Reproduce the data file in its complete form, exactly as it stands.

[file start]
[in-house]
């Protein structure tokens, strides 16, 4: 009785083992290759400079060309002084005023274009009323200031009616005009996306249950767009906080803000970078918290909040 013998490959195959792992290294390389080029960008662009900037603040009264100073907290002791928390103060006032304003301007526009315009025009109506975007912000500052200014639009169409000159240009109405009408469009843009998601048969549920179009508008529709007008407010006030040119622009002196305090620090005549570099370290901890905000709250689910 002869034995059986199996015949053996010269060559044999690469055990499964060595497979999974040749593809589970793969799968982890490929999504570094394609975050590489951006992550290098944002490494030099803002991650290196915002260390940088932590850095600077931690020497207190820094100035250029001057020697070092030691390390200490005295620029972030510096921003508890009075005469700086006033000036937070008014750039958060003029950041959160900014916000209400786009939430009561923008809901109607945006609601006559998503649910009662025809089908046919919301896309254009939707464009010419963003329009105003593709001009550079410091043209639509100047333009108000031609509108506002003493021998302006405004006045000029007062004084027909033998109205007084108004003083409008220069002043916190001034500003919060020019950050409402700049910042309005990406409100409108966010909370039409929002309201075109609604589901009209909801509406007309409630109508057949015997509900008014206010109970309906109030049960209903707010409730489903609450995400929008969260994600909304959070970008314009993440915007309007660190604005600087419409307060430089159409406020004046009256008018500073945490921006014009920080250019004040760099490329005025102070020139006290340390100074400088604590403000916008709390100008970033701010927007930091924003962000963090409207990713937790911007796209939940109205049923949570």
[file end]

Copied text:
[in-house]
């Protein structure tokens, strides 16, 4: 009785083992290759400079060309002084005023274009009323200031009616005009996306249950767009906080803000970078918290909040 013998490959195959792992290294390389080029960008662009900037603040009264100073907290002791928390103060006032304003301007526009315009025009109506975007912000500052200014639009169409000159240009109405009408469009843009998601048969549920179009508008529709007008407010006030040119622009002196305090620090005549570099370290901890905000709250689910 002869034995059986199996015949053996010269060559044999690469055990499964060595497979999974040749593809589970793969799968982890490929999504570094394609975050590489951006992550290098944002490494030099803002991650290196915002260390940088932590850095600077931690020497207190820094100035250029001057020697070092030691390390200490005295620029972030510096921003508890009075005469700086006033000036937070008014750039958060003029950041959160900014916000209400786009939430009561923008809901109607945006609601006559998503649910009662025809089908046919919301896309254009939707464009010419963003329009105003593709001009550079410091043209639509100047333009108000031609509108506002003493021998302006405004006045000029007062004084027909033998109205007084108004003083409008220069002043916190001034500003919060020019950050409402700049910042309005990406409100409108966010909370039409929002309201075109609604589901009209909801509406007309409630109508057949015997509900008014206010109970309906109030049960209903707010409730489903609450995400929008969260994600909304959070970008314009993440915007309007660190604005600087419409307060430089159409406020004046009256008018500073945490921006014009920080250019004040760099490329005025102070020139006290340390100074400088604590403000916008709390100008970033701010927007930091924003962000963090409207990713937790911007796209939940109205049923949570």